I jugged a glass. I hiccupped. “You can always give the position to me. I’d do anything to avoid crossing paths with that pig of a councilor, Jonathon Wales.”
“And let you have my pay.” She slammed her palm on my back. “Yeah… nah, sis, I’m keeping it thank you very much. Just because I hate the kind of work I must do doesn’t mean I hate the pay. Plus, I heard that my table was crafted from the body of an All Black.”
“My option still stands. Working for the City Council will be great.” I hiccupped again. The bartender with a wooden jaw passed me two glasses of water.
Emilie raised her cup. The bartended answered with another pour. “It is transitional anyway. Once, I save enough money, I’ll buy a huge property near Plimmerton, and set up a business where instead of chopping people up, we can make them a…I don’t know…human trees?”
“You’re just trying to live like grandma, eh? That’s so cute,” I said, drinking my glass. “Her house is still standing if you want it.”
“Yeah but no,” Emilie said with a smile as I caught a few guys staring idling at both of us from the far corner.
“You were always her favorite,” I said, patting her shoulder. It had been twenty years since grandma passed away. Emilie was only six when Mom and Dad brought the three of us to the nearest sawmill to watch our dear grandma be sawed and hacked to pieces.
“I guessed I get why grandmother exiled herself,” she said, gulping her glass in one go. “It is too depressing. I don’t want to spend time in this city here any longer. I don’t want to see mangled corpses in the middle of the streets. I don’t want to watch them hauled onto the back of trucks or chopped up as firewood.”
“You can always…err… try being a model,” I said as I hiccupped. “You know…to cheer people up.”
Emilie tilted her head.
“I was being serious there.” I insisted. “You can start by not being so gloomy all of the time, Emilie. Come on, cheer up! You’ll start a new job next year. You’ll be rich in an instant. We can plan the celebration party now, if you want. Let’s leave all these problems for the future, Emi. We have enough trouble as it is without thinking that we’re going to end up as furniture. Plus, you still haven’t had any physical trace of bark in you yet.”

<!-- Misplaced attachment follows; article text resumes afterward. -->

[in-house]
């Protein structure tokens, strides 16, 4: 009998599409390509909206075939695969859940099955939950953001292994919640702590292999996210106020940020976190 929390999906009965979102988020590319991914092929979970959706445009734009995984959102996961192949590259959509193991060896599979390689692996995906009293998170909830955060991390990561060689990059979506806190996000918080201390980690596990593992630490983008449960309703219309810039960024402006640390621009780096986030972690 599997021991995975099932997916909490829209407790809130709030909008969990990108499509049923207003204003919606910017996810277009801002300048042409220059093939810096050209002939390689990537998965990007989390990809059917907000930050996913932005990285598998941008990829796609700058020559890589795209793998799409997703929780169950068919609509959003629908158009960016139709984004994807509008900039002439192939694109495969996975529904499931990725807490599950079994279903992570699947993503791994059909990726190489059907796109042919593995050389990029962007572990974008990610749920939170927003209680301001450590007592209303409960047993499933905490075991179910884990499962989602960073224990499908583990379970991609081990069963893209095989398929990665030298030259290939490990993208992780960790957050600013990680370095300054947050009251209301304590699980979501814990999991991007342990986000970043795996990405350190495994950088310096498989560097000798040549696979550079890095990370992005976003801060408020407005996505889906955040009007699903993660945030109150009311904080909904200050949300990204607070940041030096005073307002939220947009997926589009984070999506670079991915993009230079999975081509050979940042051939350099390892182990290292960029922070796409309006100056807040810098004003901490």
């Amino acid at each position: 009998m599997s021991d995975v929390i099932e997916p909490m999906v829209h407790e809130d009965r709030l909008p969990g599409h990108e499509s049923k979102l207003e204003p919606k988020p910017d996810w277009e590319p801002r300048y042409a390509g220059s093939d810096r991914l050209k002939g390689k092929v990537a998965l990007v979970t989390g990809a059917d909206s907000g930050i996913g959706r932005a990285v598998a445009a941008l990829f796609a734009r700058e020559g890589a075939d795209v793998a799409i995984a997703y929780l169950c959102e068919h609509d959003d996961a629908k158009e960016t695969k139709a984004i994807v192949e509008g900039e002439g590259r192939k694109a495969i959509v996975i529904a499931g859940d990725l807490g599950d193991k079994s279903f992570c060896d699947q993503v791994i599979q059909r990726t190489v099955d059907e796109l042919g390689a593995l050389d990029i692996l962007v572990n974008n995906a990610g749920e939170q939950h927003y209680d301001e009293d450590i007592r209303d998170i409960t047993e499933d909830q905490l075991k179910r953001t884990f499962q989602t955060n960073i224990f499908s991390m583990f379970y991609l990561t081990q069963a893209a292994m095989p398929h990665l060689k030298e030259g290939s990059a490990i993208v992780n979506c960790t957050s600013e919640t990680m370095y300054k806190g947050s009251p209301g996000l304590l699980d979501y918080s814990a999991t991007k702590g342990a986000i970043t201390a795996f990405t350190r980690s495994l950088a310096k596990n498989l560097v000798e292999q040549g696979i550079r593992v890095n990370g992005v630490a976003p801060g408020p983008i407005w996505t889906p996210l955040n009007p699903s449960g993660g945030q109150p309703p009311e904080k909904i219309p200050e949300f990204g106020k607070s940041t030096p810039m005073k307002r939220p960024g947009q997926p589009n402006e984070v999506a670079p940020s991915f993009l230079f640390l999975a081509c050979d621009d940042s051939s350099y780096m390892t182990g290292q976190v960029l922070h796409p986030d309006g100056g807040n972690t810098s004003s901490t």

“So, you’re saying that actually should become a model.” She pushed her hair behind her ear. “Am I really that…well…sexy?”
The same guys from the corner glanced down at her soft, fleshy long legs. Emilie giggled, raising a glass up her head. “I hadn’t realized that I was drop-dead attractive. Everyone! I apologize for looking so sexy. Maybe it was my looks that gave me a position as a receptionist for a major sawmill!”
“Emilie…” I groaned.
She sat. Head lowered, and cheeks puffed in pink. “Sorry, sorry, sis. Ego got the better of me. If it makes you happy, you’re still my favorite sibling. You’re not a dickhead like Stan. God, I hate our brother’s guts. He thinks he is so great and mighty. I almost wanted to feel sorry when I heard that his back is turning to wood… almost.”
“It’s everyone’s burden.” I called the bartender for another round.
“Seriously, just for once, I just want to know who or what did Wellington f**k up so badly that it left us with this stupid curse,” she muttered and let a lock of her blonde hair to fall over her face.
“Grandmother said that the God of the wind was defeated by the God of the forest. That’s why everyone is turning to trees,” I replied. “That’s why everyone is turning into trees.”
“I wish it was that simple,” Emilie said. “How do you kill off the god of the forest anyway? Wellington was better off when it was scorched with hundred-kilometer winds. Like in the old days, you know…”
I sipped my glass, nodding.
“You’re really not taking me seriously, eh, Natalie?” Emilie elbowed my shoulder. “Anyway, after one more drink, I’ll call it a night. You were right, we have enough s**t to worry about. I’ll do my best with my new job and work my way to get a property near Plimmerton. I still have a few forms left to fill out tonight though. F**k, I hate doing this at the last minute.”
“Don’t forget to sleep early,” I said pointedly.
“Of course, of course,” she said, and craned her neck back. “I heard enough of that scolding from you and Stan to last me a lifetime. I’m not going to sleep at 3 am like I use to. 11 pm is my latest, that’s a promise.”
I later found out that Emilie indeed tried to keep her promise.
It was an overdose.
That was what my brother, Stan, had told me over the phone. I felt my stomach lurch. My throat smelt like vomit when I learned that Emilie had been found dead. A bottle of sleeping pills lay beside her bed. It was no surprise how she did it. At age, twenty-six, Emilie Riche would have been another young victim. The local obituary would have labeled her as part of a growing number of people who wanted to escape the fate of watching their own bodies transform into a bark.
Yet, she hadn’t.
That was the worst part. When Stan relayed the information that our youngest sibling had died with no trace of wood in her body, I heard distinct cheering on the other end of the line. It sounded like twenty or thirty people laughing in the background. My brother told me that I should be happy that Emilie had died this way. Normally, it would have taken no more than three hours before the corpse would resemble a mannequin. Even the morgue staff kept a twenty-four-hour watch for any sign, any trace of bark inside or outside her skin.
There was none.
Emilie had done it. She had beaten the impossible.